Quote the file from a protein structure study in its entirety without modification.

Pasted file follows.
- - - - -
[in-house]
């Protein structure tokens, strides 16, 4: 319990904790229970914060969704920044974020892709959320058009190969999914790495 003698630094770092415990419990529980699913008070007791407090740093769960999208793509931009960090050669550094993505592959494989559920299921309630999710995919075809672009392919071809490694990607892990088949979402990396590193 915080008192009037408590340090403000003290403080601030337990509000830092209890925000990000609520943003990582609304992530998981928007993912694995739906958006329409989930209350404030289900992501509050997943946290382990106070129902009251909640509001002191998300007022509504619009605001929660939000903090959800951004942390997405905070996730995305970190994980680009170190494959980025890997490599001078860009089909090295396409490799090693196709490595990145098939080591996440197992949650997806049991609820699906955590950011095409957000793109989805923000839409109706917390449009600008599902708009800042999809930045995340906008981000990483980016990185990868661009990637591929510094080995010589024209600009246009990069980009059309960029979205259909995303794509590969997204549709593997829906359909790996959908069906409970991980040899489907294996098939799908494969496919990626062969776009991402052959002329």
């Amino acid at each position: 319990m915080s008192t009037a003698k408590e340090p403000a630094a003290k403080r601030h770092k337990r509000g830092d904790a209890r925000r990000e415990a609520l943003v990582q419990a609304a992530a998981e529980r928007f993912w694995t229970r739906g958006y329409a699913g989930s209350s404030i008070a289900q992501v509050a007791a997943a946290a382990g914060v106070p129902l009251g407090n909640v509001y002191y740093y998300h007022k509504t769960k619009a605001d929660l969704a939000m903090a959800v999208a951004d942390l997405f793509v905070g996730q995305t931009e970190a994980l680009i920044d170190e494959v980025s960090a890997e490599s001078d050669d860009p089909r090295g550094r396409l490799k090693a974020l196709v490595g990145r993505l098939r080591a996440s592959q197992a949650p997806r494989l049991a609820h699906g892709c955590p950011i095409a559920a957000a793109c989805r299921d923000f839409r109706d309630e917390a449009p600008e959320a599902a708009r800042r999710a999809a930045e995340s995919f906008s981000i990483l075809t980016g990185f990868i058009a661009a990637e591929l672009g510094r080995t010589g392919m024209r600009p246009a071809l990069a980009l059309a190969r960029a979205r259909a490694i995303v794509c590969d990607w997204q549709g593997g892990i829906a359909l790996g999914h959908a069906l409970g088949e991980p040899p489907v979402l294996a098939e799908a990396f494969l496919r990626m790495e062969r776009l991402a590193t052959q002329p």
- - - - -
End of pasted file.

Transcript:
[in-house]
């Protein structure tokens, strides 16, 4: 319990904790229970914060969704920044974020892709959320058009190969999914790495 003698630094770092415990419990529980699913008070007791407090740093769960999208793509931009960090050669550094993505592959494989559920299921309630999710995919075809672009392919071809490694990607892990088949979402990396590193 915080008192009037408590340090403000003290403080601030337990509000830092209890925000990000609520943003990582609304992530998981928007993912694995739906958006329409989930209350404030289900992501509050997943946290382990106070129902009251909640509001002191998300007022509504619009605001929660939000903090959800951004942390997405905070996730995305970190994980680009170190494959980025890997490599001078860009089909090295396409490799090693196709490595990145098939080591996440197992949650997806049991609820699906955590950011095409957000793109989805923000839409109706917390449009600008599902708009800042999809930045995340906008981000990483980016990185990868661009990637591929510094080995010589024209600009246009990069980009059309960029979205259909995303794509590969997204549709593997829906359909790996959908069906409970991980040899489907294996098939799908494969496919990626062969776009991402052959002329």
């Amino acid at each position: 319990m915080s008192t009037a003698k408590e340090p403000a630094a003290k403080r601030h770092k337990r509000g830092d904790a209890r925000r990000e415990a609520l943003v990582q419990a609304a992530a998981e529980r928007f993912w694995t229970r739906g958006y329409a699913g989930s209350s404030i008070a289900q992501v509050a007791a997943a946290a382990g914060v106070p129902l009251g407090n909640v509001y002191y740093y998300h007022k509504t769960k619009a605001d929660l969704a939000m903090a959800v999208a951004d942390l997405f793509v905070g996730q995305t931009e970190a994980l680009i920044d170190e494959v980025s960090a890997e490599s001078d050669d860009p089909r090295g550094r396409l490799k090693a974020l196709v490595g990145r993505l098939r080591a996440s592959q197992a949650p997806r494989l049991a609820h699906g892709c955590p950011i095409a559920a957000a793109c989805r299921d923000f839409r109706d309630e917390a449009p600008e959320a599902a708009r800042r999710a999809a930045e995340s995919f906008s981000i990483l075809t980016g990185f990868i058009a661009a990637e591929l672009g510094r080995t010589g392919m024209r600009p246009a071809l990069a980009l059309a190969r960029a979205r259909a490694i995303v794509c590969d990607w997204q549709g593997g892990i829906a359909l790996g999914h959908a069906l409970g088949e991980p040899p489907v979402l294996a098939e799908a990396f494969l496919r990626m790495e062969r776009l991402a590193t052959q002329p």